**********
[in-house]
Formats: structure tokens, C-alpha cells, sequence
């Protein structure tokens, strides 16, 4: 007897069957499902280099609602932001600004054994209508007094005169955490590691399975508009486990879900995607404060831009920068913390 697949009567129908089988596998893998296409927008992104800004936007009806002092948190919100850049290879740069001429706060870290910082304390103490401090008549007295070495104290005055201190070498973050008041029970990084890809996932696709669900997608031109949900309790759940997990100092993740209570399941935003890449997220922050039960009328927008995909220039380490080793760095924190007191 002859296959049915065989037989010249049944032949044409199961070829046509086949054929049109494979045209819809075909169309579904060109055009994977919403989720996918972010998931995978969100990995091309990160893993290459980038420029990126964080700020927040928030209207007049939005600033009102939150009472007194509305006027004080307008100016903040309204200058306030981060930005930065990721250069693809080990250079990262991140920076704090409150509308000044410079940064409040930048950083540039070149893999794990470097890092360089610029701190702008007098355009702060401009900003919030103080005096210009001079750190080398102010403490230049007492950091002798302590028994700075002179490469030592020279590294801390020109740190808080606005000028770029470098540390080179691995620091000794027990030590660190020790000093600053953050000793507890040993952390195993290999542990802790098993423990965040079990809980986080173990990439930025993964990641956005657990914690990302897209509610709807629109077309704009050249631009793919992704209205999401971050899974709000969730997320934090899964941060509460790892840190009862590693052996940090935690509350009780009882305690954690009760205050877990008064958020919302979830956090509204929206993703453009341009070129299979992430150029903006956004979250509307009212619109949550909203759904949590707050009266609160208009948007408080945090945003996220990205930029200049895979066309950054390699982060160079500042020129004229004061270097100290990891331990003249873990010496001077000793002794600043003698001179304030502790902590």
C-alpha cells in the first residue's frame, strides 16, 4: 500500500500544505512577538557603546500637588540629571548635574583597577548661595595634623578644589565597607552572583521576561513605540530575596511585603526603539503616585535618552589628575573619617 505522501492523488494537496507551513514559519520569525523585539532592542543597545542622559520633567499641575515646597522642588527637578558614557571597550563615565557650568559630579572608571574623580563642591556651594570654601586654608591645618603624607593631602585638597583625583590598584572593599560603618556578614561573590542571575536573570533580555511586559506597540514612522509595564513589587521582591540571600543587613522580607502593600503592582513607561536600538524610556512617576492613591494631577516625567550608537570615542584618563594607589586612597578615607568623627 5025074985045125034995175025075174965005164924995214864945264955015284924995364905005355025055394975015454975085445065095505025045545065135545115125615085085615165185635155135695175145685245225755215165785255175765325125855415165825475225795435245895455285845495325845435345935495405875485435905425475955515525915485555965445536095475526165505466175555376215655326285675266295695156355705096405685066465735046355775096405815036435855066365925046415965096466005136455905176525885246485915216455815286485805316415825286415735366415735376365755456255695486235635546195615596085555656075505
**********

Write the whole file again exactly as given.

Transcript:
[in-house]
Formats: structure tokens, C-alpha cells, sequence
């Protein structure tokens, strides 16, 4: 007897069957499902280099609602932001600004054994209508007094005169955490590691399975508009486990879900995607404060831009920068913390 697949009567129908089988596998893998296409927008992104800004936007009806002092948190919100850049290879740069001429706060870290910082304390103490401090008549007295070495104290005055201190070498973050008041029970990084890809996932696709669900997608031109949900309790759940997990100092993740209570399941935003890449997220922050039960009328927008995909220039380490080793760095924190007191 002859296959049915065989037989010249049944032949044409199961070829046509086949054929049109494979045209819809075909169309579904060109055009994977919403989720996918972010998931995978969100990995091309990160893993290459980038420029990126964080700020927040928030209207007049939005600033009102939150009472007194509305006027004080307008100016903040309204200058306030981060930005930065990721250069693809080990250079990262991140920076704090409150509308000044410079940064409040930048950083540039070149893999794990470097890092360089610029701190702008007098355009702060401009900003919030103080005096210009001079750190080398102010403490230049007492950091002798302590028994700075002179490469030592020279590294801390020109740190808080606005000028770029470098540390080179691995620091000794027990030590660190020790000093600053953050000793507890040993952390195993290999542990802790098993423990965040079990809980986080173990990439930025993964990641956005657990914690990302897209509610709807629109077309704009050249631009793919992704209205999401971050899974709000969730997320934090899964941060509460790892840190009862590693052996940090935690509350009780009882305690954690009760205050877990008064958020919302979830956090509204929206993703453009341009070129299979992430150029903006956004979250509307009212619109949550909203759904949590707050009266609160208009948007408080945090945003996220990205930029200049895979066309950054390699982060160079500042020129004229004061270097100290990891331990003249873990010496001077000793002794600043003698001179304030502790902590």
C-alpha cells in the first residue's frame, strides 16, 4: 500500500500544505512577538557603546500637588540629571548635574583597577548661595595634623578644589565597607552572583521576561513605540530575596511585603526603539503616585535618552589628575573619617 505522501492523488494537496507551513514559519520569525523585539532592542543597545542622559520633567499641575515646597522642588527637578558614557571597550563615565557650568559630579572608571574623580563642591556651594570654601586654608591645618603624607593631602585638597583625583590598584572593599560603618556578614561573590542571575536573570533580555511586559506597540514612522509595564513589587521582591540571600543587613522580607502593600503592582513607561536600538524610556512617576492613591494631577516625567550608537570615542584618563594607589586612597578615607568623627 5025074985045125034995175025075174965005164924995214864945264955015284924995364905005355025055394975015454975085445065095505025045545065135545115125615085085615165185635155135695175145685245225755215165785255175765325125855415165825475225795435245895455285845495325845435345935495405875485435905425475955515525915485555965445536095475526165505466175555376215655326285675266295695156355705096405685066465735046355775096405815036435855066365925046415965096466005136455905176525885246485915216455815286485805316415825286415735366415735376365755456255695486235635546195615596085555656075505